For Andreea De La Torre, memories of tasting an American hamburger for the first time are entwined with her family’s story of fleeing Romania during the violent civil unrest of the 1989 Revolution.
“I was born in Timisoara, Romania, the same city where the first gunshot was fired that started the revolution,” De La Torre wrote by email. “My family was able to ‘escape’ months before. First it was my dad, my maternal grandmother, and my uncle, then it was my maternal grandfather, and, lastly, it was going to be my mom, my sister and me. The night that we were supposed to leave, the army came and took my mom and left my sister and me alone in the apartment. After two days alone, my sister went to a neighbor to ask for food.”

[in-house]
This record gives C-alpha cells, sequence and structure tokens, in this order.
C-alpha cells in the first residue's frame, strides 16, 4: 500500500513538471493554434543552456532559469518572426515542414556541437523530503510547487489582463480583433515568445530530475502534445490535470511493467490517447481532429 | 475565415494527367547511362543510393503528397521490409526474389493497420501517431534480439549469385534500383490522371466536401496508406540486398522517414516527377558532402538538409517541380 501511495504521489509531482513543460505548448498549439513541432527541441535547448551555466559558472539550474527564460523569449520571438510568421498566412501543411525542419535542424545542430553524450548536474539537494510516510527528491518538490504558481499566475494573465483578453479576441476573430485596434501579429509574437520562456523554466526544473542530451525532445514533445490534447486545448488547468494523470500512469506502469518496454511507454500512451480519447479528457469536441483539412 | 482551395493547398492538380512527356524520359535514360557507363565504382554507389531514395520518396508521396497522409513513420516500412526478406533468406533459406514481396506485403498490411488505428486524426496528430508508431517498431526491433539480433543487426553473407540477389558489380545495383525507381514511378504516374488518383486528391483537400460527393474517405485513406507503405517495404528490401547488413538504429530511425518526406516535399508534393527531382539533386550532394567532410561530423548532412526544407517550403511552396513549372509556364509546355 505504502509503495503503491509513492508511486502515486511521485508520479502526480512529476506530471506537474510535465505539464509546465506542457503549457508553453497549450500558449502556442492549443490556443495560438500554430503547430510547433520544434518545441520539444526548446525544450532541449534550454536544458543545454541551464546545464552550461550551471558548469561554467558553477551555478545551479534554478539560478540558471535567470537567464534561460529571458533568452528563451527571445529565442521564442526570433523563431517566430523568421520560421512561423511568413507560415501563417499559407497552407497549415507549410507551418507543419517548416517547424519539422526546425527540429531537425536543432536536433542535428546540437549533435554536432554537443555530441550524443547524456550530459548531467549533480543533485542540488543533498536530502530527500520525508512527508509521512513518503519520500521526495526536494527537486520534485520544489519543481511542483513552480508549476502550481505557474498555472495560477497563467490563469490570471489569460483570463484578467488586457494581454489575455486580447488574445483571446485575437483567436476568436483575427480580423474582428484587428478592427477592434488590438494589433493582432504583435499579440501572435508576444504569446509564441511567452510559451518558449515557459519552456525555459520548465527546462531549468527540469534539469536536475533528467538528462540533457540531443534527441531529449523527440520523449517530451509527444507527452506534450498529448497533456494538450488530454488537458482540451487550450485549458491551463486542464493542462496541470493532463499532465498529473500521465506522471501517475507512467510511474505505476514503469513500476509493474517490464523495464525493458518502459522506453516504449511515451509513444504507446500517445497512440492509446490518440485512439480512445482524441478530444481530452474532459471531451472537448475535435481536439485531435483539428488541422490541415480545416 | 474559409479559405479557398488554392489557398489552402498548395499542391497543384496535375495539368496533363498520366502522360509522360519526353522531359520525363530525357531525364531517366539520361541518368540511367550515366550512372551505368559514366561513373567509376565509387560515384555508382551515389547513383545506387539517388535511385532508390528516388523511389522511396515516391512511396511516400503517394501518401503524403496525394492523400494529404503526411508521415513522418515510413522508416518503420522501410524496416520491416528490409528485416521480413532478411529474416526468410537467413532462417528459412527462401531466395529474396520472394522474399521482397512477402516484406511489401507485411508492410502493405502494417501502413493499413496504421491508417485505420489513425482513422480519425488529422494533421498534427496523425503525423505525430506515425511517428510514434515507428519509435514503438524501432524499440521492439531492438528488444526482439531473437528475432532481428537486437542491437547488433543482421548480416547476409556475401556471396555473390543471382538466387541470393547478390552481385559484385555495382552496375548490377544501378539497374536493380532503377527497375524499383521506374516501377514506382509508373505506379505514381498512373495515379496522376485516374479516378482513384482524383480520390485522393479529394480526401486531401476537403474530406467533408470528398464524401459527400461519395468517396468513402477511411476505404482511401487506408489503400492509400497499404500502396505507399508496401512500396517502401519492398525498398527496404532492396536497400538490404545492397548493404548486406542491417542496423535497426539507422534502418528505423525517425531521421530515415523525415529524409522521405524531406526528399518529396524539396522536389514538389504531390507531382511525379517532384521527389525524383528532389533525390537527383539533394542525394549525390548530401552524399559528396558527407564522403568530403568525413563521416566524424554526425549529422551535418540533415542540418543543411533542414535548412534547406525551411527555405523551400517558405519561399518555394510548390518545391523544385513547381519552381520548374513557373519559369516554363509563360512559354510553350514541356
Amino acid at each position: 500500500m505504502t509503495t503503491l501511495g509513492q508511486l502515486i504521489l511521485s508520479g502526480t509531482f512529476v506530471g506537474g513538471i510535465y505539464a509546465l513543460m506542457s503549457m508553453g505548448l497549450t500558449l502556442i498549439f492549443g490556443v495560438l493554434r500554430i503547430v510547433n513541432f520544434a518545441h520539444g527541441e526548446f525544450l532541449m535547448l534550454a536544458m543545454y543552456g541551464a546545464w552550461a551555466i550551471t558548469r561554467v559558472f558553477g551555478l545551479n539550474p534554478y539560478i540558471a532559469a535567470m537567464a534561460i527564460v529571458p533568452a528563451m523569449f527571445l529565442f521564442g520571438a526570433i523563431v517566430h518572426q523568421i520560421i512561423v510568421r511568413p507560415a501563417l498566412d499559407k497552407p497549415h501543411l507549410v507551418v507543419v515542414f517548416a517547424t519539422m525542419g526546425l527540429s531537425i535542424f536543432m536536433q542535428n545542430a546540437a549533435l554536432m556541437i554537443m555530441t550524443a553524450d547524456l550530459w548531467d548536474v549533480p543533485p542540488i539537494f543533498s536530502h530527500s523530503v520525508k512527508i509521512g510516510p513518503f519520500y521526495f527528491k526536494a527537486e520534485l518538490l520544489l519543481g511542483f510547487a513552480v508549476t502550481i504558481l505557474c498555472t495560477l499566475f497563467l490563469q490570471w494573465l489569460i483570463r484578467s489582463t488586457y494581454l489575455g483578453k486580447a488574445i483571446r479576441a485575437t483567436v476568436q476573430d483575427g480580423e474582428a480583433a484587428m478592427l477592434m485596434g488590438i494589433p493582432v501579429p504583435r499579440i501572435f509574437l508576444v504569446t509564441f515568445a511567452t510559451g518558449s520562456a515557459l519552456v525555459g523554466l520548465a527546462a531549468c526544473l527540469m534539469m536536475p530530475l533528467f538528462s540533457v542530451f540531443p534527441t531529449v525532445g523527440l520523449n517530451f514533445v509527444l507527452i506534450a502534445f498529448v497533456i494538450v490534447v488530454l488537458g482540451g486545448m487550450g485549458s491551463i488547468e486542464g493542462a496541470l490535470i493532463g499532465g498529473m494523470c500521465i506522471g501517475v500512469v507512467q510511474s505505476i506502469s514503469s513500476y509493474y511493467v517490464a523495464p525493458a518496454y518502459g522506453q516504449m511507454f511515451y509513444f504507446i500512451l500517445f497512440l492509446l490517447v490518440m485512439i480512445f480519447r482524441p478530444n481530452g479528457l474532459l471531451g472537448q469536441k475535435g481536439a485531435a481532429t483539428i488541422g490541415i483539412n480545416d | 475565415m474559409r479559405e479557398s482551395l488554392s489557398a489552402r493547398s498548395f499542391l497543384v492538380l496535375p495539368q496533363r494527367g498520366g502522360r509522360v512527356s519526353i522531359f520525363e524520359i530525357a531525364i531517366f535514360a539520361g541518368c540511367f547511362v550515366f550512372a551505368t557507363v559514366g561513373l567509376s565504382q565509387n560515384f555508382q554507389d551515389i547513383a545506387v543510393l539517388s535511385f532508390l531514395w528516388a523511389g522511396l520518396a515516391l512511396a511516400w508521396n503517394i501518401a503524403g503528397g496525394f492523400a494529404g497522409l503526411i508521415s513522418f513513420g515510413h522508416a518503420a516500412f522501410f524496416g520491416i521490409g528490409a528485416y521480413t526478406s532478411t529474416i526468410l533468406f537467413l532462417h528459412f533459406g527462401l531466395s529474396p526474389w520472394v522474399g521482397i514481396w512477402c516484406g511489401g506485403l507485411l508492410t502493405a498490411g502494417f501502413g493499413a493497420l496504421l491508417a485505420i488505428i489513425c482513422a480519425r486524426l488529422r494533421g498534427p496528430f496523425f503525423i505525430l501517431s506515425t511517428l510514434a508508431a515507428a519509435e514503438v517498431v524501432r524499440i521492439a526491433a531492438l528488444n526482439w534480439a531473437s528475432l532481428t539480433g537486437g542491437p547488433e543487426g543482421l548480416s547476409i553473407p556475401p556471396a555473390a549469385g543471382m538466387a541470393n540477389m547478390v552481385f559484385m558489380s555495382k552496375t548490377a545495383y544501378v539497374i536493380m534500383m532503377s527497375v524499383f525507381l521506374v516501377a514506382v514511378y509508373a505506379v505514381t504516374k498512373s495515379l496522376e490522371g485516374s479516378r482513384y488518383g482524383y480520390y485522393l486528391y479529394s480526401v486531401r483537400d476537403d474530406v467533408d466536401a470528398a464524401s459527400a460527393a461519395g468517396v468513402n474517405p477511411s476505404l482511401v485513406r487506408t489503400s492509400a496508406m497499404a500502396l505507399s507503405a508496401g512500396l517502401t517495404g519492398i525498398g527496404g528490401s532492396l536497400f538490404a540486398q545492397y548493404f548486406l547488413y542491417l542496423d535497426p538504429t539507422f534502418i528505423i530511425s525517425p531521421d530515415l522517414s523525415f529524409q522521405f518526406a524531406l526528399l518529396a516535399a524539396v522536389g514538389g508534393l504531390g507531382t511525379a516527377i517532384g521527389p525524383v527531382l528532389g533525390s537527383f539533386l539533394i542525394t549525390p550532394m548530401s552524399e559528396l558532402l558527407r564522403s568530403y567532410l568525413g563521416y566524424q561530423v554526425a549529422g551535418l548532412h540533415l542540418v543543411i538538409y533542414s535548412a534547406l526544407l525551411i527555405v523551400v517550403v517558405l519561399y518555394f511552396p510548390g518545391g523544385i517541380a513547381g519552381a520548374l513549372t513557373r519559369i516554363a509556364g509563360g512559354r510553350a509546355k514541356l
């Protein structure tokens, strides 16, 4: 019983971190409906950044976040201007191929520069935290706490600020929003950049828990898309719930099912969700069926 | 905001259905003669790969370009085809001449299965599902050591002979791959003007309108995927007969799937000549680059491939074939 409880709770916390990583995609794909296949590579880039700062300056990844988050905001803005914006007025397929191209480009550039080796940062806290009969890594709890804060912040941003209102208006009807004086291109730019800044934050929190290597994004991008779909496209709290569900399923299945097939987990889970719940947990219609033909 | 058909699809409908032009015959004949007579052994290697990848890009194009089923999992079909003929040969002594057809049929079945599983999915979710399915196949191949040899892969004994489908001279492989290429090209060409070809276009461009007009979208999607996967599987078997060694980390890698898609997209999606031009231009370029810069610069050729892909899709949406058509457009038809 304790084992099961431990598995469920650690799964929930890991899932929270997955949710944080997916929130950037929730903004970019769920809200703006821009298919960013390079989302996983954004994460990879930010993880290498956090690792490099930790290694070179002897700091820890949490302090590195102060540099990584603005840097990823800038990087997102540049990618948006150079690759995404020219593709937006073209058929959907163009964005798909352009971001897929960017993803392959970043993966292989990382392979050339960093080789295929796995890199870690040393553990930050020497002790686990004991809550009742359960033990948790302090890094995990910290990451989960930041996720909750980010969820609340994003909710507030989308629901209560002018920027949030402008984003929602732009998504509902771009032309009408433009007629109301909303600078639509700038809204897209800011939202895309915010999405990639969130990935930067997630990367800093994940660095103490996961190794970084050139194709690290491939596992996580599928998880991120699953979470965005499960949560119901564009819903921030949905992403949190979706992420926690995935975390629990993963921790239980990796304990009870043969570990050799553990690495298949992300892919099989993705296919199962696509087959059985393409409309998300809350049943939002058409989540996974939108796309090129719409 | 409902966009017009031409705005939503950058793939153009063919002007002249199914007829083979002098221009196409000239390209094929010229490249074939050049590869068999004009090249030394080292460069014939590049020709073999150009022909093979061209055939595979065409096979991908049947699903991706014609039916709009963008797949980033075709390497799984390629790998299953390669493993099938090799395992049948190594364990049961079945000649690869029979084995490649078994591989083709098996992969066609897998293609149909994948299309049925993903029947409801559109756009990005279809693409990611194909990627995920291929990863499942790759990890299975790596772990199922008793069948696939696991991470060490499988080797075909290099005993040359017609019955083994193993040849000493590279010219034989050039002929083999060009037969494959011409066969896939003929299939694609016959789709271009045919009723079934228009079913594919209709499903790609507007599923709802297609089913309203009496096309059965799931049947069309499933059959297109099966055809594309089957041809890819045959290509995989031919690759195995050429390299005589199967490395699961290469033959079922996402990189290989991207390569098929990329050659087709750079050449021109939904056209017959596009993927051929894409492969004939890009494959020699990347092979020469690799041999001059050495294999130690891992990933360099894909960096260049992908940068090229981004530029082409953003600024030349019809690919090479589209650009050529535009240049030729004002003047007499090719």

The neighbor, unable to care for the two young girls, turned Andreea and her older sister over to the police, who in turn tried to find someone to take care of the girls. At this time in Romania, all the food was controlled by the state. To get any of it required waking up at 4 a.m. to queue and receive, if you were lucky, a loaf of bread and a jug of milk.
“I remember that some days all that we ate was warm bread with lard or butter with Vegeta seasoning,” De La Torre recalled.
When the girls’ paternal grandmother was notified of their circumstances, she said she was unable to care for the girls, so the police took the sisters to a Romanian orphanage.
The girls’ long hair was shaved off. They shared a bed together. There were no toys or hugs; only cold showers and long days of waiting.
She remembers sitting on her orphanage bed, looking out the window with her sister, hoping to catch a glimpse of their missing mother. Despite the girls’ best efforts to will their mother’s return, she never materialized at the orphanage.